It seems only fitting for winter to end the day before Good Friday.

I’m not talking about the calendar end. I’m talking about how winter in Quebec — and many other northern places — makes up its own mind about when to call it a season. It always seems to come early and leave late. We were spoiled with an unseasonally warm spell through part of March. But today it is one degree above the freezing mark, with a cold wind. Tomorrow brings us warmer weather for the forecast future, the weather people say.

That’s how I remember it from my youth. There were still patches of snow on the ground when we went to church for Easter Sunday service. But that was the day we didn’t have to wear our winter boots anymore. And after church, it was time to take the bicycles out of storage and go for the season’s first spin. Ah, the sense of freedom on that first ride was wonderful.

I lived in the city back then. Winter relinquished its grip earlier there. It holds on longer in the Laurentian Mountains of Quebec, where I live now. Still, quite a bit of snow has melted so far; our roofs are clear. But much of the land is still under a hard crust of snow and ice. And the lake surface is still frozen solid.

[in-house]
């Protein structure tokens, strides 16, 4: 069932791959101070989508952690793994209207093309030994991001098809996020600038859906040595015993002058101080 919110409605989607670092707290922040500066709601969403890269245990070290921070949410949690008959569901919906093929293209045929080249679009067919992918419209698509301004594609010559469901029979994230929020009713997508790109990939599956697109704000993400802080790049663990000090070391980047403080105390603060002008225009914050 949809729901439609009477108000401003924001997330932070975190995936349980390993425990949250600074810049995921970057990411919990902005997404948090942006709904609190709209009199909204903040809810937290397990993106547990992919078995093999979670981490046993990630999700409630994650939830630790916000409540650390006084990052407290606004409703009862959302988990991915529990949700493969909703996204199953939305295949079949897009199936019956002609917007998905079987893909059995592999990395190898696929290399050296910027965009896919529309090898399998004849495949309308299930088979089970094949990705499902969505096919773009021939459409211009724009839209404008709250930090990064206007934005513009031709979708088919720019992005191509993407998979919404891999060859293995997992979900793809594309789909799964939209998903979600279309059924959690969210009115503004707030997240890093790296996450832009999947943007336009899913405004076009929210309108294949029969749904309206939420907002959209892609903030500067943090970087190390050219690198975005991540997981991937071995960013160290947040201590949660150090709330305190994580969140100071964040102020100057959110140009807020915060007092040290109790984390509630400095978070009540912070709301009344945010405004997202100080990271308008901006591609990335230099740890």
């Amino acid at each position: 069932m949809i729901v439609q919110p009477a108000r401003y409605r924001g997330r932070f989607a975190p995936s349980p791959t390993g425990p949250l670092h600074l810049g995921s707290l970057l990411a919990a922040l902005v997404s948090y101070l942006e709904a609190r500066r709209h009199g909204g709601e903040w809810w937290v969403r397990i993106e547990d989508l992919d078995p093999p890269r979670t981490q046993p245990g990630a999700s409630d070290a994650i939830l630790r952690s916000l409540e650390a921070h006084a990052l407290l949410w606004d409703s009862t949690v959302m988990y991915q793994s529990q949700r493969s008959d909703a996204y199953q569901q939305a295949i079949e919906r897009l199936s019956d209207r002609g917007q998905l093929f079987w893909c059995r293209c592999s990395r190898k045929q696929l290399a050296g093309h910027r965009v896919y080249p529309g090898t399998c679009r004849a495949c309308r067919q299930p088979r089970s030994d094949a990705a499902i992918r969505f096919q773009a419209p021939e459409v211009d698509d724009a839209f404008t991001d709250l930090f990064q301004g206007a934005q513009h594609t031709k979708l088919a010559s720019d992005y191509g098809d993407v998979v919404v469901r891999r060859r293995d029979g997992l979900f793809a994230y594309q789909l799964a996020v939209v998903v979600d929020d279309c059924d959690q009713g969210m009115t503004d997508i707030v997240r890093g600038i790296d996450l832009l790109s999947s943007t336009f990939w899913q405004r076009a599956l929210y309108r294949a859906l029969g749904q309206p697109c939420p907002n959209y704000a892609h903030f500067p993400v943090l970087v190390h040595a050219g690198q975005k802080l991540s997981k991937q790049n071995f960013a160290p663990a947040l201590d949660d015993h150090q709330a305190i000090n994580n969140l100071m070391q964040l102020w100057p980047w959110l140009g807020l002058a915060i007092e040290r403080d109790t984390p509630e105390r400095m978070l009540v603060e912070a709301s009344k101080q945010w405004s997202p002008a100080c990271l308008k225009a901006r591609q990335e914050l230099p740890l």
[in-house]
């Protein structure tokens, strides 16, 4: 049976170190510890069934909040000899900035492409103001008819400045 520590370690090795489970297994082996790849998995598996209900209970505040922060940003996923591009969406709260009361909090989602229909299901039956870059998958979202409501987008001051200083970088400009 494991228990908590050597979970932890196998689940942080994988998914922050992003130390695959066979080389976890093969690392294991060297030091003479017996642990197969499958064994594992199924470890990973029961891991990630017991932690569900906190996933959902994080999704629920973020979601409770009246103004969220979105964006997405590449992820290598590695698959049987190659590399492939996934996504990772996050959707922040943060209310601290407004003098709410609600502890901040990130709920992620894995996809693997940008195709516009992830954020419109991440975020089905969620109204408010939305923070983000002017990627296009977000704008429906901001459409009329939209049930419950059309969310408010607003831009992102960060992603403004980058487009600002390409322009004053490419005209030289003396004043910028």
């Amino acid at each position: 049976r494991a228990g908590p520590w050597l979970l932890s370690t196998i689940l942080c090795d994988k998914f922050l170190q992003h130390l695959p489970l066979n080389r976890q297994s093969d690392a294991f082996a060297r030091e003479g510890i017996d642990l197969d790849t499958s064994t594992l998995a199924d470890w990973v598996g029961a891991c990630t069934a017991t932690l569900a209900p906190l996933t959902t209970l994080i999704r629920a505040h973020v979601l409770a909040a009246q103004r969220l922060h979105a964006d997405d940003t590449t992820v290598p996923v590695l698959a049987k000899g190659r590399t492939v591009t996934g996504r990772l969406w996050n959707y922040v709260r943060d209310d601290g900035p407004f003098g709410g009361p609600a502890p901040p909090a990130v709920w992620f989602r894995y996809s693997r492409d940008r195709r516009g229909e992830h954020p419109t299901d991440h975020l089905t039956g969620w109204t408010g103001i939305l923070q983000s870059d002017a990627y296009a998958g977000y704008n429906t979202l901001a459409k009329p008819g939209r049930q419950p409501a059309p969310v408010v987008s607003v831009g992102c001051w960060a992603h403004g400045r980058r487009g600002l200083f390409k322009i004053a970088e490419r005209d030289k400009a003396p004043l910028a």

But the nearby stream that flows from our lake to the marsh at the end of neighbouring Lac Long never freezes, and the ice on the marsh is receding now (as you can see in the picture at top). That’s where the loons and ducks — and perhaps some Canada geese — will hang out soon while they wait for the local lakes to free up and they can go fishing in them.

Everything will come to life quickly now, but we should have about a month’s grace before the black flies and mosquitoes start biting. Which makes this a special time of year for puttering around the property — especially in the buff, as I mentioned in a newsletter post today for The Naturism Community.

Spring traditionally brings with it a sense of renewal for so many of us. And hope, perhaps more so than last spring.

Personally, I think Christians horned in on what was a celebration of spring’s return, as the ancients saw it. Christians did the same with Christmas and the ancient festivals that marked the Winter Solstice. But the overall Christian message of harmony through brotherly love — ideally speaking, of course — is always welcome, even if it piggybacks on key turning points in Mother Nature’s cycles.

So, cheers to spring, Mother Nature, Jesus, brotherly love — and you, dear readers.

Happy Eastertide.

Happy Spring!

— Jillian